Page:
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How advisors are addressing the FIRE movement

by Apr 27, 2022Advisor Interviews

How advisors are addressing the FIRE movement

by Apr 27, 2022Advisor Interviews

The financial independence, retire early movement, or FIRE, has attracted many devotees, particularly those under the age of 40. How are financial advisors helping to guide these clients, especially regarding their investment strategies?

An increasing number of people, especially the younger set, have been turned on to the financial independence, retire early movement, or FIRE. They are streamlining their spending and living within tight budgets, all while attempting to amass enough wealth to retire long before the traditional age of 65—some even in their 30s or 40s.

According to research published by Goldman Sachs at the end of 2021, “The youngest respondents are expecting to leave the workforce much earlier … with 25% of Generation Z respondents planning to retire before the age of 55. … Roughly 30% of those under age 40 believe they need 60% or less of their pre-retirement income in retirement, compared to Generation X respondents, who feel they need 80% of their pre-retirement income in retirement.”

The pandemic shutdowns and shifts in the workplace actually accelerated the popularity of the FIRE movement. Many people spent less while staying home more, or found they could work remotely or retire early in places where the cost of living is lower, including other countries. 

“Layoffs and re-organizations may have given some people a taste of freedom,” FIRE blogger Pete Adeney told Kiplinger. “I think part of the ‘Great Resignation’ we’ve been reading about in the news is people taking early retirements and choosing to stay home with their kids or start something new.”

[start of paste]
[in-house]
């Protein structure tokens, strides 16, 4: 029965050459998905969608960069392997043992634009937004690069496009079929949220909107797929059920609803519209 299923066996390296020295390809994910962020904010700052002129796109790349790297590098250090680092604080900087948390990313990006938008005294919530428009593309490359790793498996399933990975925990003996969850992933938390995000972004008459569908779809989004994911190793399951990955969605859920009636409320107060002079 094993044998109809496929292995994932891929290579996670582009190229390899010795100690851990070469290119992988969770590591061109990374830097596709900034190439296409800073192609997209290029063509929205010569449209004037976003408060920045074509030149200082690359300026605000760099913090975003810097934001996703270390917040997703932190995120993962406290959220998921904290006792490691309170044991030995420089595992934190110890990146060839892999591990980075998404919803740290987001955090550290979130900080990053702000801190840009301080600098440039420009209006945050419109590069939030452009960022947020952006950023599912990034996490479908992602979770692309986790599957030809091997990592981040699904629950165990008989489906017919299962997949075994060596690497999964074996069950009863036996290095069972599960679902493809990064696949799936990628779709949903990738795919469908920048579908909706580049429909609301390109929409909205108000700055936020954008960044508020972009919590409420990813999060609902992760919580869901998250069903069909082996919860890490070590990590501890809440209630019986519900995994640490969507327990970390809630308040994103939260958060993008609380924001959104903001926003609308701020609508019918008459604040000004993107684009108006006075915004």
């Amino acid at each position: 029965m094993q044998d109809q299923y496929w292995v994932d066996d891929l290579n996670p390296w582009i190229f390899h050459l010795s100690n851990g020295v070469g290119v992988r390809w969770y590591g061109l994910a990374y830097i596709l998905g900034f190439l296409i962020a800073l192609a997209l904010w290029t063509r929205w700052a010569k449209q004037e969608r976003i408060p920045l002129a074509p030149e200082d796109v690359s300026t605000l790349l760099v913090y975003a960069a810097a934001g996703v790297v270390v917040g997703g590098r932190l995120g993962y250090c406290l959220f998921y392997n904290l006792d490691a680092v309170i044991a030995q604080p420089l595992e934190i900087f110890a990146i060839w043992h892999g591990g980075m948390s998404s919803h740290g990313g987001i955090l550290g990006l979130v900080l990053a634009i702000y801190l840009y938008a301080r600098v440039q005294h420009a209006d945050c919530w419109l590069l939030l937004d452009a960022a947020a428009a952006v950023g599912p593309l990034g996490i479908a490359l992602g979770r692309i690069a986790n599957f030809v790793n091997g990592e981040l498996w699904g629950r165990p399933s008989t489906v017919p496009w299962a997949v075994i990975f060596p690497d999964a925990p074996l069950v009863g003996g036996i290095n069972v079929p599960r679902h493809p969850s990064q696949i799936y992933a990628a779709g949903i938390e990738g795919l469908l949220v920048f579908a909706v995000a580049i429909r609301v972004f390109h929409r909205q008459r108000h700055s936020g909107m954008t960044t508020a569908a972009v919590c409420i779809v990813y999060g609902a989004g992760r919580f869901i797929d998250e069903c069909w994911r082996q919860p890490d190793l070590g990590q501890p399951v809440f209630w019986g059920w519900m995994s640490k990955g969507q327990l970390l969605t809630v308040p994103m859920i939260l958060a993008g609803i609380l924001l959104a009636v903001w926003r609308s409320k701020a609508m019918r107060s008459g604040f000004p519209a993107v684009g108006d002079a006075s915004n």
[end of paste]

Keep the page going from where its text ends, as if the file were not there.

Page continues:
• The FIRE movement was inspired by the 1992 book “Your Money or Your Life,” written by Vicki Robin and Joe Dominguez. An important principle of the book: People should evaluate every expense in terms of the number of working hours it took to pay for it.
  • FIRE is defined by frugality and extreme savings and investment, leading to early retirement and living off small withdrawals from accumulated funds.
  • Proponents should closely track expenses, cut unnecessary spending, and determine their “FIRE number” (the amount needed to generate sufficient income in retirement).
  • Pay off debt—especially high-interest debt—and maximize savings in tax-advantaged accounts.
  • Find ways to boost income, such as taking a second job, starting a side business, or generating passive income (i.e., rental income).
  • The FIRE movement continues to grow in prominence, with numerous books, forums, and blogs on the topic. Several variations of FIRE are being publicized, including lean FIRE, fat FIRE, barista FIRE, coast FIRE, and slow FIRE. 

Sources: Kiplinger, Square, Investopedia

Some financial advisors love this trend, some not so much. For the advisors who are on board with the FIRE movement, how do they actively manage their clients’ investment portfolios and overall financial plans—including budgeting—so that clients can live without having to work a full-time job for 50 or 60 years, if not longer?

For this issue, Proactive Advisor Magazine asked several experienced financial advisors:​